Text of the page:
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Wednesday, August 10, 2005
 Blu-ray Consortium Launches New DVD Security Features
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Message Text: One of the two groups vying to produce the next generation of DVDs rolled out new security features to entice entertainment and electronics companies to adopt its technology.

The Blu-ray Disc Association (BDA), a partnership of electronics manufacturers and Hollywood studios including Hewlett-Packard Co. and 20th Century Fox, said it plans to fight piracy by embedding an identification mark on movies, music and video games that can only be read by equipment that carry its technology.

"It's been a promise since day one: that we're committed to offering the strongest content management system,'' said Marty Gordon, vice president of Phillips Electronics and a Blu-ray spokesman.

The new security features are the latest volley in the battle between Blu-ray and a competing group, HD-DVD, which is backed by such companies as Paramount Pictures, Universal Studios, Toshiba Corp. and Sanyo Electric.

Eventually, the two sides must convince DVD fans.

Under Blu-ray's plan, the public would be asked to purchase new Blu-ray disc players even while their current DVD players work fine. For that to fly, consumers must be convinced that there are clear benefits to the new technologies.

In addition to the security measures that HD-DVD and Blu-ray are devising as they compete for support in Hollywood, both are promising increased storage capacity and resolution superior enough to get the most out of high-definition television sets.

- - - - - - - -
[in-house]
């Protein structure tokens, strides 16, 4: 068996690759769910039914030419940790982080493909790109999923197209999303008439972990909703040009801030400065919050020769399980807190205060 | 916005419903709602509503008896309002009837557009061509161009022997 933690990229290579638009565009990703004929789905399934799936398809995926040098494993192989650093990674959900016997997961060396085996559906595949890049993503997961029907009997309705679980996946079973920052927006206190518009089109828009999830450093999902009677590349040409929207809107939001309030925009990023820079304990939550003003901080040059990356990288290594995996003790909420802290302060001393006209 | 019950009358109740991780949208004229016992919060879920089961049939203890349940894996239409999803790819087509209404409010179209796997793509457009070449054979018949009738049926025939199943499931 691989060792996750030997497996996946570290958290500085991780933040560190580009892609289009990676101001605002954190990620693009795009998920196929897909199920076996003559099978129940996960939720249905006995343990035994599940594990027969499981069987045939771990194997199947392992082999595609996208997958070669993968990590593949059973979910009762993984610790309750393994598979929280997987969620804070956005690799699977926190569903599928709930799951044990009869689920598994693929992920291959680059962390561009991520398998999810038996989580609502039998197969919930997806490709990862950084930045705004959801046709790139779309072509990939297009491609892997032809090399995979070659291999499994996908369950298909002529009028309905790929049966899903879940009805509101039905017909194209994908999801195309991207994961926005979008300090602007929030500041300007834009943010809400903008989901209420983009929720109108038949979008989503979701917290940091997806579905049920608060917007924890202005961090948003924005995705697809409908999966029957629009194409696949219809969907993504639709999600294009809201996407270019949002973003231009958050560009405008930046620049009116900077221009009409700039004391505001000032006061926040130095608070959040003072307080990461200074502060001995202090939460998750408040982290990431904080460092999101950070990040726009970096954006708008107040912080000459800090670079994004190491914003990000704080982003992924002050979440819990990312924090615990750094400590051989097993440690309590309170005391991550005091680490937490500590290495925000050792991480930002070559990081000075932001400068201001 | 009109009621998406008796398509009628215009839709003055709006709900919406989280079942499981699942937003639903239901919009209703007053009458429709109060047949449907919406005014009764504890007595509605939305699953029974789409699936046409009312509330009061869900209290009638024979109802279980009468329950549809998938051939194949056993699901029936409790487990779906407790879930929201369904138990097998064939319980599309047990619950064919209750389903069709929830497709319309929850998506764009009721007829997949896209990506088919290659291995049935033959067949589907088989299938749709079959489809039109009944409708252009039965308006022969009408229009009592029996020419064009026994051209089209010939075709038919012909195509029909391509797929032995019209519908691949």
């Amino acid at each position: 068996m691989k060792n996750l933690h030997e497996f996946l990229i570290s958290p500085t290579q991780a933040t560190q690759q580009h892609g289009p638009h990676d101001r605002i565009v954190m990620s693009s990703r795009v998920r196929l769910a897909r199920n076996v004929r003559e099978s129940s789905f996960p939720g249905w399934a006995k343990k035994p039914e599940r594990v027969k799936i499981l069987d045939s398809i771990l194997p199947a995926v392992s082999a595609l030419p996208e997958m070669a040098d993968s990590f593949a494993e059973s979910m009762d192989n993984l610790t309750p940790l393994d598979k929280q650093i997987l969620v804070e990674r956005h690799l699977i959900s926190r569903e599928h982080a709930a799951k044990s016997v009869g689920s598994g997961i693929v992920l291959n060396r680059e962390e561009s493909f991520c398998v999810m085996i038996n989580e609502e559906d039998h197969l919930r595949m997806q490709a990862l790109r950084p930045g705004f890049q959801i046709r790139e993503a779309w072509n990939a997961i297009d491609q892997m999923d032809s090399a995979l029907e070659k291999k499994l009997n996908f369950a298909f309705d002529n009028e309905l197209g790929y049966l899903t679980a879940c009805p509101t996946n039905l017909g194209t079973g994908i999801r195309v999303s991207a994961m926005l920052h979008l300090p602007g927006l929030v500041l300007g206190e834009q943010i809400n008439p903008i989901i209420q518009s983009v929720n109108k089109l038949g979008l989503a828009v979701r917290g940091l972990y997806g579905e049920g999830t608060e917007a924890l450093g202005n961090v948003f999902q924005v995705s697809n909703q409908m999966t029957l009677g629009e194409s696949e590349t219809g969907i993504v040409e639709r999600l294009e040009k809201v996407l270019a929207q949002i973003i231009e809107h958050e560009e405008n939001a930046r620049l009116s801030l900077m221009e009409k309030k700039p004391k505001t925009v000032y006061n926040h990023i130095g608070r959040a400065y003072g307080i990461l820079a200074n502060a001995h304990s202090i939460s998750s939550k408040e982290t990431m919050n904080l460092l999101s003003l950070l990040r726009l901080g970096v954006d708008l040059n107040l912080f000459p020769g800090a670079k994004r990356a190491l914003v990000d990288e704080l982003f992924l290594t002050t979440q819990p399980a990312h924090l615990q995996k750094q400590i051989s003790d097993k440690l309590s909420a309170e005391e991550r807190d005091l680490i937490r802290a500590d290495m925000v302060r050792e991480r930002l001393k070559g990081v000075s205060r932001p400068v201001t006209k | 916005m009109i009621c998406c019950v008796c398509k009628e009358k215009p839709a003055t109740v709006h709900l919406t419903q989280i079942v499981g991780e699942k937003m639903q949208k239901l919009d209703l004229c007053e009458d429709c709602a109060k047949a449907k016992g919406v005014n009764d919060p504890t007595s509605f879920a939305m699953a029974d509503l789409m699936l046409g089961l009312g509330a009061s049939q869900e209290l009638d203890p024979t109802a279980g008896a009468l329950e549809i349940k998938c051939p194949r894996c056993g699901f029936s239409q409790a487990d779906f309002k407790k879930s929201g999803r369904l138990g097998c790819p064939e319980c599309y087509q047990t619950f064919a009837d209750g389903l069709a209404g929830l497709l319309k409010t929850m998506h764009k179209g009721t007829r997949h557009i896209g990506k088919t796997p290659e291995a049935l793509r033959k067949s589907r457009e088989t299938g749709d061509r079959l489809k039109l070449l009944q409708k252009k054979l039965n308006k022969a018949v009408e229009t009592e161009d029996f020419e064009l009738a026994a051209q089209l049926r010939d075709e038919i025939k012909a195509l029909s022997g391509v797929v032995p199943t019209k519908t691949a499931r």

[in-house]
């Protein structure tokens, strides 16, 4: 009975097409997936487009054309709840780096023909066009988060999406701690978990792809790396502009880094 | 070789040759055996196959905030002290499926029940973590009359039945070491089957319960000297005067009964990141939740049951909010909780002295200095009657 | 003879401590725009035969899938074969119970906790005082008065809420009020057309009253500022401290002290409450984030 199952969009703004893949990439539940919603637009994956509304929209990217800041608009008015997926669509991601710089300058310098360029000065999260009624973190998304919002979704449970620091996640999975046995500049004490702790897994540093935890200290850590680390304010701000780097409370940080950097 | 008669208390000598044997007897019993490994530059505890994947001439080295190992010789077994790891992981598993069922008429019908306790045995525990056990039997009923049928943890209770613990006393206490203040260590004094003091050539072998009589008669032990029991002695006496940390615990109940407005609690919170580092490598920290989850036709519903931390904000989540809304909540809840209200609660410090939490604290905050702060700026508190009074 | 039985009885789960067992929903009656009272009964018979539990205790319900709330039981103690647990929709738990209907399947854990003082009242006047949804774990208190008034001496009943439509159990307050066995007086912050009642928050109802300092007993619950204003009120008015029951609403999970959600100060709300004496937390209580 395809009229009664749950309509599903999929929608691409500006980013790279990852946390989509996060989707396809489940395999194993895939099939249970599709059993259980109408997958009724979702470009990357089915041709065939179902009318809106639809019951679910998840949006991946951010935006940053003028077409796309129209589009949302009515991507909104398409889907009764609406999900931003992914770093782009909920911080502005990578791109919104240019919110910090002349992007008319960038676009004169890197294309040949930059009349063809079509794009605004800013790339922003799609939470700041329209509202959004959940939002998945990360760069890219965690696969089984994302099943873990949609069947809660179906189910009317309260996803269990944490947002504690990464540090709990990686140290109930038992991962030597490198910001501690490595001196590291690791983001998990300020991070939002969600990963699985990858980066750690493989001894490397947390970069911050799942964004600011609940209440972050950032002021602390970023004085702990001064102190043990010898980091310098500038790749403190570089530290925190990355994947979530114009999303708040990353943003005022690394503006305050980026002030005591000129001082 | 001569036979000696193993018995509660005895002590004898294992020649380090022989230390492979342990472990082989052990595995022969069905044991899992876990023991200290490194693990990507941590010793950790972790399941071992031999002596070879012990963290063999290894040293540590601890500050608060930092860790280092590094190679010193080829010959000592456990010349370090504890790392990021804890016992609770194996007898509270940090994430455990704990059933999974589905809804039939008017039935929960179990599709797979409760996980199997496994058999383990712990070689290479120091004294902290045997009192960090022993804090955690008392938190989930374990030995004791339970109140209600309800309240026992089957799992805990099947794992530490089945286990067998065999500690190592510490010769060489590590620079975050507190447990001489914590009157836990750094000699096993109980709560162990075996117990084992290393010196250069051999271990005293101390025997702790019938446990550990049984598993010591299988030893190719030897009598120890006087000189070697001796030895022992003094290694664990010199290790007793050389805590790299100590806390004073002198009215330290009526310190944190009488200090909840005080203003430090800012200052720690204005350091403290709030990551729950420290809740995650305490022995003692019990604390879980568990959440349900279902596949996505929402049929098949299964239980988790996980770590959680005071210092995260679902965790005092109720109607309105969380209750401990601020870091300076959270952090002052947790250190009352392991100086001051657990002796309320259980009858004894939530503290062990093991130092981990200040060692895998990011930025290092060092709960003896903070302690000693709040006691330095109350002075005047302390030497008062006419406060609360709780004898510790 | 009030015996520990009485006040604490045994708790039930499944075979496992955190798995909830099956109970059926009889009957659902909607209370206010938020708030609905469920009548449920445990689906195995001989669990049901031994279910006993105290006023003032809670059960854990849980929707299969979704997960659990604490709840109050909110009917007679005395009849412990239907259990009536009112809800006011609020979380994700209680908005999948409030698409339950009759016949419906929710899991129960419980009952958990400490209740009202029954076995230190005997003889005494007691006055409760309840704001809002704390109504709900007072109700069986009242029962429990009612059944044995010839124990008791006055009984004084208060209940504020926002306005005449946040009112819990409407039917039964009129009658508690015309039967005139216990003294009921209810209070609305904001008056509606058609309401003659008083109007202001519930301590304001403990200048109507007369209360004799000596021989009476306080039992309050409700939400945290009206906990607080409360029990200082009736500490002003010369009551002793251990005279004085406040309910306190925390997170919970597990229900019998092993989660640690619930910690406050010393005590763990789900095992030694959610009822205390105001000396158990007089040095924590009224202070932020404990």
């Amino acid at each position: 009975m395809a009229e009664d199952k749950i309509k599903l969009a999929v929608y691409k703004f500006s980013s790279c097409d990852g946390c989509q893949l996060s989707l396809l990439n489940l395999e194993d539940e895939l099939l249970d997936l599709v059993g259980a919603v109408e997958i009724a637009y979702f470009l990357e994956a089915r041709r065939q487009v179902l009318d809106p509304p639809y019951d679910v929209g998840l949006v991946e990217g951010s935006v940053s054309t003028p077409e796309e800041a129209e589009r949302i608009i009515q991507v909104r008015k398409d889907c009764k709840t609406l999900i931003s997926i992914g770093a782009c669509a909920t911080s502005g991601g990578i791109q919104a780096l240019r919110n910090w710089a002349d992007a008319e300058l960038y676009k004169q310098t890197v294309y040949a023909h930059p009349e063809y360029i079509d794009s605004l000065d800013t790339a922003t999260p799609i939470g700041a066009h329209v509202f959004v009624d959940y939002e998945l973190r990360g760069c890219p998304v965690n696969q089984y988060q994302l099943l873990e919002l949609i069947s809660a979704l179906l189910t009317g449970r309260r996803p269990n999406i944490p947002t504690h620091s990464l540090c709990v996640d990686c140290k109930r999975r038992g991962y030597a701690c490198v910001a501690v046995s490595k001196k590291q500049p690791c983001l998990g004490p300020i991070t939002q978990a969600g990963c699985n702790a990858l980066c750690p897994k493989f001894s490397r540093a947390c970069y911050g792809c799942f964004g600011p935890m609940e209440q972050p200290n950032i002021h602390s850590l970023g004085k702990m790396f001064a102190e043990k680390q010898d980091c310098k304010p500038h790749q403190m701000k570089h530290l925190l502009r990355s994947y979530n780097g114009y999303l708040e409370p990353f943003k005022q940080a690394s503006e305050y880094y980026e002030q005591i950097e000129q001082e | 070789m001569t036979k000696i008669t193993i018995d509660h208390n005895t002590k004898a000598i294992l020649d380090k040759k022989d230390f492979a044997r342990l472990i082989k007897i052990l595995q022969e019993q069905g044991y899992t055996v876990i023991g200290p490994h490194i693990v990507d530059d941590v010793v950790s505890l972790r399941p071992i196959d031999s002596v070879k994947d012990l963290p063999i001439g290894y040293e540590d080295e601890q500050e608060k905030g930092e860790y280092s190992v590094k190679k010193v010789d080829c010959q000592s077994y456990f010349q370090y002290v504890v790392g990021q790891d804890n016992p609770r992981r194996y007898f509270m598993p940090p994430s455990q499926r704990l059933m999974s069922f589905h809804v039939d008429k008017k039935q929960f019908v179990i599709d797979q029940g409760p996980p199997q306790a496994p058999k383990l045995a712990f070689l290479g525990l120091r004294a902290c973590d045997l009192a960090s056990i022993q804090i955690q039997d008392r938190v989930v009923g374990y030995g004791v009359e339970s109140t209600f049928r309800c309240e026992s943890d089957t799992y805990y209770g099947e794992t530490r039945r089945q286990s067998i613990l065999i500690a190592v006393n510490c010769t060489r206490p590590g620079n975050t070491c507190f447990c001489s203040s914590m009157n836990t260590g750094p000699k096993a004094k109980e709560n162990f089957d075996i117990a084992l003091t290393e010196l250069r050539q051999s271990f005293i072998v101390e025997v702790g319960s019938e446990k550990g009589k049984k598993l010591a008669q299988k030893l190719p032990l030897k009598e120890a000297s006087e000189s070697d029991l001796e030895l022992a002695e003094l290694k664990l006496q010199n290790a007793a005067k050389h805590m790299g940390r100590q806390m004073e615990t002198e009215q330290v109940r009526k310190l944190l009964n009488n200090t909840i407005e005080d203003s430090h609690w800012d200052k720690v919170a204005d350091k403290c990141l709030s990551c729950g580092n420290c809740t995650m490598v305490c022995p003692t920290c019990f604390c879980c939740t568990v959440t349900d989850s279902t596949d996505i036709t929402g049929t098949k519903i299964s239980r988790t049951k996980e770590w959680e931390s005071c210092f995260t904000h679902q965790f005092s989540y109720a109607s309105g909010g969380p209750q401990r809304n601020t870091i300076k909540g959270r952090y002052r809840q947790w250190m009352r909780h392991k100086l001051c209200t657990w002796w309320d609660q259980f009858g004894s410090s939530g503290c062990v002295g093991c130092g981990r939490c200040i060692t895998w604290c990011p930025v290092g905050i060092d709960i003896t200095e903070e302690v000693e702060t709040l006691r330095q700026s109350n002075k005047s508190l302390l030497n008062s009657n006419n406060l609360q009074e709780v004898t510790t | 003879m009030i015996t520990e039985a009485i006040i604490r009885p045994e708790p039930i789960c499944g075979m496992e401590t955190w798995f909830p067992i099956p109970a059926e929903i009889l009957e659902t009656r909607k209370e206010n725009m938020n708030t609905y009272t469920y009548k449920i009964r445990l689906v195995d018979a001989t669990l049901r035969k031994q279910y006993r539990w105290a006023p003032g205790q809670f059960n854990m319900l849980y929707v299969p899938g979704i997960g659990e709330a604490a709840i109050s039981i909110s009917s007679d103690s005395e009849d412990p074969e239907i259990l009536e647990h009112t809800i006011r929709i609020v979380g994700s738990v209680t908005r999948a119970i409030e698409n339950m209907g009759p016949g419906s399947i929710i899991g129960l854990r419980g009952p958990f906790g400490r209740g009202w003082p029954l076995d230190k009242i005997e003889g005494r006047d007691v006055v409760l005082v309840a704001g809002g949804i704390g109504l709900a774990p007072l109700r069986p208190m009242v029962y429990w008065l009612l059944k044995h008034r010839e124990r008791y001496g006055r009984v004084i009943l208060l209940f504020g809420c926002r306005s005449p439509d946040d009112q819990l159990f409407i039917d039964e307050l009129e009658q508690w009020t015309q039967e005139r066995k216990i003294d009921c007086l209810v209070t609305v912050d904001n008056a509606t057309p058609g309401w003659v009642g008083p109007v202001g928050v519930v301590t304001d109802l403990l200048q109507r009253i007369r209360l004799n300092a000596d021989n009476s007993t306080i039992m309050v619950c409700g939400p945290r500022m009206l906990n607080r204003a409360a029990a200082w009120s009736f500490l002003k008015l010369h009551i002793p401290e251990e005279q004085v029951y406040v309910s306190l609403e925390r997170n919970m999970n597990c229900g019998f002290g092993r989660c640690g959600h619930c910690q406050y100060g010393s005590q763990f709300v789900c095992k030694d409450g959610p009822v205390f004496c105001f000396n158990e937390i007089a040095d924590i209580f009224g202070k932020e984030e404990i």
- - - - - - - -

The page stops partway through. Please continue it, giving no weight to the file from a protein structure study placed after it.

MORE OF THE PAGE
"Security won't matter to consumers,'' said Laura Behrens, an analyst with research group Gartner Inc. "The benefits have to be compelling enough to outweigh the costs. What we've seen has not been a slam dunk either way. Both are beautiful formats but there's a lot of beautiful content out there. Frankly, most people don't care. They want to know what they are watching is watchable.''

Because Blu-ray discs, for example, won't play on traditional DVD players, that could frustrate consumers who have grown accustomed to sharing movies with friends or making backup copies.

Gordon offered one potential fix: Studios could choose to create hybrid discs that function on both DVD and Blu-ray players and can be configured to allow copying.

Current DVDs are easily hacked, allowing them to be pirated at a cost to the movie industry of more than $3 billion annually, according to Blu-ray.

The Blu-ray technology would prevent unauthorized users from mass producing discs on stolen disc-making equipment by requiring authorization codes. Blu-ray-coded discs will also contain a feature that would not play on machines that have been tampered with.

Skeptics have little faith that any security measure can protect digital content.

The electronics companies that make disc players and the studios that provide content may end up having to make versions for both Blu-ray and HD-DVD formats, which could cost billions. That's why many in Hollywood are hoping for a resolution.

Joshua Martin, an IDC research analyst, does not think Blu-ray's new anti-piracy features will necessarily pull support away from HD-DVD.

"A lot of content providers are not on board because they are worried about disc costs. I think they'll remain skeptical until these issues are resolved,'' Martin said.

Blu-ray's technology can store more information than HD-DVD, but it would also require disc manufacturers to build new factories.

HD-DVD proponents, meanwhile, claim their format would be cheaper to produce because it relies on technology that more closely resembles current DVDs.

Andrew Setos, president of engineering for Fox Entertainment Group, which supports Blu-ray, said the reason HD-DVD costs less is because the group's solution is "low tech.''

"With any new, cutting-edge technology, things are more expensive,'' Setos said. "As time goes on they then get very affordable.''

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